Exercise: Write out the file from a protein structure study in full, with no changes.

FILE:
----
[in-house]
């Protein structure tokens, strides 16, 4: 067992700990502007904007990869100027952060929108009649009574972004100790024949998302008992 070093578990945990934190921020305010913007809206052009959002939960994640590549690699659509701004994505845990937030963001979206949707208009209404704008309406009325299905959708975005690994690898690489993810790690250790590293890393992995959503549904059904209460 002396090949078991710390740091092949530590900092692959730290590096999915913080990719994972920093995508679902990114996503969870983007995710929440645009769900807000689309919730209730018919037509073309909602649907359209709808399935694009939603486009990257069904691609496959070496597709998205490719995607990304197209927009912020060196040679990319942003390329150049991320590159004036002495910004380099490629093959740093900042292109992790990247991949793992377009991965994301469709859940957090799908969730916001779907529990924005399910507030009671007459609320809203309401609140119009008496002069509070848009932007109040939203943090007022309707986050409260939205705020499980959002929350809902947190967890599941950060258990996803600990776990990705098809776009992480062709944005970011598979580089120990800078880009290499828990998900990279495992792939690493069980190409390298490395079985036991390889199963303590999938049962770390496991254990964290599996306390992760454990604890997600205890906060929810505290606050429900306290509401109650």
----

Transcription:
[in-house]
């Protein structure tokens, strides 16, 4: 067992700990502007904007990869100027952060929108009649009574972004100790024949998302008992 070093578990945990934190921020305010913007809206052009959002939960994640590549690699659509701004994505845990937030963001979206949707208009209404704008309406009325299905959708975005690994690898690489993810790690250790590293890393992995959503549904059904209460 002396090949078991710390740091092949530590900092692959730290590096999915913080990719994972920093995508679902990114996503969870983007995710929440645009769900807000689309919730209730018919037509073309909602649907359209709808399935694009939603486009990257069904691609496959070496597709998205490719995607990304197209927009912020060196040679990319942003390329150049991320590159004036002495910004380099490629093959740093900042292109992790990247991949793992377009991965994301469709859940957090799908969730916001779907529990924005399910507030009671007459609320809203309401609140119009008496002069509070848009932007109040939203943090007022309707986050409260939205705020499980959002929350809902947190967890599941950060258990996803600990776990990705098809776009992480062709944005970011598979580089120990800078880009290499828990998900990279495992792939690493069980190409390298490395079985036991390889199963303590999938049962770390496991254990964290599996306390992760454990604890997600205890906060929810505290606050429900306290509401109650």